Jamie Francis, The OregonianThe Portland Streetcar crosses Southwest Jefferson Street at 11th Avenue.
WASHINGTON -- U.S. Transportation Secretary Ray LaHood awarded $75 million in federal money Thursday to expand Portland's streetcar system, a decision that elated local officials who have long supported the stalled project and signaled a new national embrace of urban transit.
The federal government's money and blessing removes the last and most stubborn barrier to expanding the line east of the Willamette River and unleashes an already approved pot of $55 million from local governments and another $20 million from state lottery bonds.
The expansion means jobs -- not only for construction to expand the streetcar system by three miles and 18 stations, but also for manufacturing the streetcars, which will be built by United Streetcar, a subsidiary of Oregon Iron Works, in Clackamas.
The new loop is expected to begin service in 2011.
In announcing the money Thursday, LaHood lauded the design and purpose of a project that had been repeatedly blocked by the Bush administration. In the new administration, LaHood said, Portland can be a model for other cities moving to create or expand mass transit.
"Portland has done an outstanding job," he said, noting the city's integration of streetcars, buses and rail. "As a result, Portland is one of America's most livable and sustainable cities with a good plan for managing economic growth and development."
The federal decision was not surprising, as President Barack Obama has spoken favorably of mass transit and LaHood reiterated that position in a meeting with reporters recently.
But supporters of the Portland expansion as well as transit advocates nationally said that making the announcement so early in the new administration and allowing the Portland project to leap over other projects sends an unmistakable message of federal support for transit.
The commitment of federal dollars will allow the Streetcar Loop Project to expand east across the Broadway Bridge, connecting the Lloyd District, the central east side and the Oregon Museum of Science and Industry.
The line will then cross a new bridge to connect with the existing system. Construction on the 3.3-mile extension is estimated to cost about $77 million, out of a total project cost of $147 million.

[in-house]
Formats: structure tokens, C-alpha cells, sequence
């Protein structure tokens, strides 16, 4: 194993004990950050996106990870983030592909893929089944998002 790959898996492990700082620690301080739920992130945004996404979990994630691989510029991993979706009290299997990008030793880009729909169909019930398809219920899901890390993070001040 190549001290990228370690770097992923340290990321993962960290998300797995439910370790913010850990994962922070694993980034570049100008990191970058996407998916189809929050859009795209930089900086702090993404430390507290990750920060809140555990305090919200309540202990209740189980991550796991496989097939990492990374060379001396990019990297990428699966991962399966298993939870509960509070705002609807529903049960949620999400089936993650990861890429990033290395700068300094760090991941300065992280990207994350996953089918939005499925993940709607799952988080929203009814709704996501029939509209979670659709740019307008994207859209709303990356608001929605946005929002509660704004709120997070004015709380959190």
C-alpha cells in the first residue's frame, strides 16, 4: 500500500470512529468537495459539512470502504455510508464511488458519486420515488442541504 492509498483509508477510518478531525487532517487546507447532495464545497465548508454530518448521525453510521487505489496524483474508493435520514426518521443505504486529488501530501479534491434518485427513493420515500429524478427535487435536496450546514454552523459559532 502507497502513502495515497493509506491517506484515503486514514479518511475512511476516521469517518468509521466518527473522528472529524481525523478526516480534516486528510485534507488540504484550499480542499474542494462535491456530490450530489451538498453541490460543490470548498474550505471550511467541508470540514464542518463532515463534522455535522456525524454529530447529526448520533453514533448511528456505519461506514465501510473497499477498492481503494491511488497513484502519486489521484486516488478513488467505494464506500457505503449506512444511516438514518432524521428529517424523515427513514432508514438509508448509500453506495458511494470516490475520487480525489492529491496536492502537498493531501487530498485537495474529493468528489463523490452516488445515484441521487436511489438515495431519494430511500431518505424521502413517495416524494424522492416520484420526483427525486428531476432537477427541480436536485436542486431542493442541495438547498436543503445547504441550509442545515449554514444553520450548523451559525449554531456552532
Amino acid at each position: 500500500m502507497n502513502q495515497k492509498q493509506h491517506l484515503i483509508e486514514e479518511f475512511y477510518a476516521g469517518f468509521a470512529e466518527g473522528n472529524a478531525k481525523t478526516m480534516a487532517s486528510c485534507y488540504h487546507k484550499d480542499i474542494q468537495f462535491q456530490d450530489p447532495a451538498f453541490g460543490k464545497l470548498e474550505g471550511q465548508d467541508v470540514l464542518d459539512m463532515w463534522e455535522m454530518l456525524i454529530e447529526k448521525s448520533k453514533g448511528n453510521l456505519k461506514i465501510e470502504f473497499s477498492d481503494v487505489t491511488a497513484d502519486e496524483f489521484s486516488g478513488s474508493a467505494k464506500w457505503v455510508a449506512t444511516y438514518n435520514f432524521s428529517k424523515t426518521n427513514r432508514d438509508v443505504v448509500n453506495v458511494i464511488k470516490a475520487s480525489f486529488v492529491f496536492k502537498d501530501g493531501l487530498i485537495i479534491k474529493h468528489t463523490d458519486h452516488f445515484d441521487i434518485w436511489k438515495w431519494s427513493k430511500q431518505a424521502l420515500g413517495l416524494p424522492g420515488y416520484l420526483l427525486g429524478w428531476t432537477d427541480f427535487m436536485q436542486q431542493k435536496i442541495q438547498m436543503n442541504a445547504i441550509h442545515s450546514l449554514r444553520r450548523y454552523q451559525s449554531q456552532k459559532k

Blumenauer, who has been a prime congressional advocate for the expansion, said it will add to Portland's quality of life but is even more important amid the state's sinking economy.
"It's going to be a tremendous economic shot in the arm for Oregon, putting over 1,200 people to work," Blumenauer said. "And I think it is an opportunity for us to start a new American streetcar industry with Portland as its capital."
He said representatives from more than two dozen cities have come to Portland to learn about the streetcar network. If those projects go forward, he said, it could mean more orders for United Streetcar, the only manufacturer of streetcars in the country.
The fledgling company was launched with the help of a $4 million grant that DeFazio inserted as an earmark in the 2005 federal transportation bill. United Streetcar is working with Skoda, a partner in the Czech Republic, on a prototype streetcar for Portland.
The new loop means an order for 16 new streetcars, Portland Mayor Sam Adams said in a statement praising the federal decision.
The federal money comes from the Small Starts program, designed by Blumenauer. Congress directed the federal bureaucracy to give streetcar proposals credit not only for moving people efficiently but also for spurring growth nearby in the form of restaurants, shops, apartments and condominiums. Bus routes, which can easily change, do not show such nearby development, Portland planners say.
In the past, the Federal Transit Administration had said the streetcar project did not meet a crucial test of cost-effectiveness, intended to ensure that tax dollars are wisely spent.
LaHood said the reversal behind his announcement is the result of a new philosophy about transit that arrived with the Obama administration. "This became a priority when this administration came into office," he said.
"We decided that the concept of livable communities is something that we really want to expand on, and part of that is developing modes of transportation where people do not have to get into their car every time they want to go to the drugstore or the grocery store, or their doctor's appointment."
Wyden and DeFazio, both Democrats, were more direct.
"The real answer is, elections matter," Wyden said. "The priorities are different now, and they are very much more in tune with the needs of the people of Portland."
DeFazio agreed. "The Bush administration had set up a black box test that no streetcar proposal would have ever been able to pass," he said. "They were not following the law, and this administration is."